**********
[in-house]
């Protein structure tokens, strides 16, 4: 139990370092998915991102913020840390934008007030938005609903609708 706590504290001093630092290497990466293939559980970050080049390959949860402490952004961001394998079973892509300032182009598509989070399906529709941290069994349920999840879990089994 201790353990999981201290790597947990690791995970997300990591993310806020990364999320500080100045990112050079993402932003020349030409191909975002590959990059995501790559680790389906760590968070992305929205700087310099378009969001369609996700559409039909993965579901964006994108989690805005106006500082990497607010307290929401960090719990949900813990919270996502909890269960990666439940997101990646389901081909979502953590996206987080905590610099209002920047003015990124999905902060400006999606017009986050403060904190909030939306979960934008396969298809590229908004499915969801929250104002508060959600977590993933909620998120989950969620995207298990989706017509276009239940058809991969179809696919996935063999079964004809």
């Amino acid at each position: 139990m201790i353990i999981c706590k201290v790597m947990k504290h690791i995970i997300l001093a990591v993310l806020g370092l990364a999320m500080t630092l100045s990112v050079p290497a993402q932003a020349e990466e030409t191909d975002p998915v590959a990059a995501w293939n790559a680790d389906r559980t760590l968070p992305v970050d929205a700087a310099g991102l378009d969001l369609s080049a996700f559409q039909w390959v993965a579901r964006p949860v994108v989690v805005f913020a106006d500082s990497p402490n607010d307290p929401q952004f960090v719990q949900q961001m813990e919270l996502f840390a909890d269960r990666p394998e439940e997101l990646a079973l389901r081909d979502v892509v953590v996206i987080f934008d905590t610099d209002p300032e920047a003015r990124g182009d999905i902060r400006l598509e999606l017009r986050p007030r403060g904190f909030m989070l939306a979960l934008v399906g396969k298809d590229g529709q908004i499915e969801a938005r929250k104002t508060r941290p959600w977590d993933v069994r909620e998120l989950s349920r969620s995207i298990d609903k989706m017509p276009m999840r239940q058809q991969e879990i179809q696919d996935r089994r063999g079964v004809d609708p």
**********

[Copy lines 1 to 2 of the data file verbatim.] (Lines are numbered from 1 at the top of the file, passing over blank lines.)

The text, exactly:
[in-house]
């Protein structure tokens, strides 16, 4: 139990370092998915991102913020840390934008007030938005609903609708 706590504290001093630092290497990466293939559980970050080049390959949860402490952004961001394998079973892509300032182009598509989070399906529709941290069994349920999840879990089994 201790353990999981201290790597947990690791995970997300990591993310806020990364999320500080100045990112050079993402932003020349030409191909975002590959990059995501790559680790389906760590968070992305929205700087310099378009969001369609996700559409039909993965579901964006994108989690805005106006500082990497607010307290929401960090719990949900813990919270996502909890269960990666439940997101990646389901081909979502953590996206987080905590610099209002920047003015990124999905902060400006999606017009986050403060904190909030939306979960934008396969298809590229908004499915969801929250104002508060959600977590993933909620998120989950969620995207298990989706017509276009239940058809991969179809696919996935063999079964004809």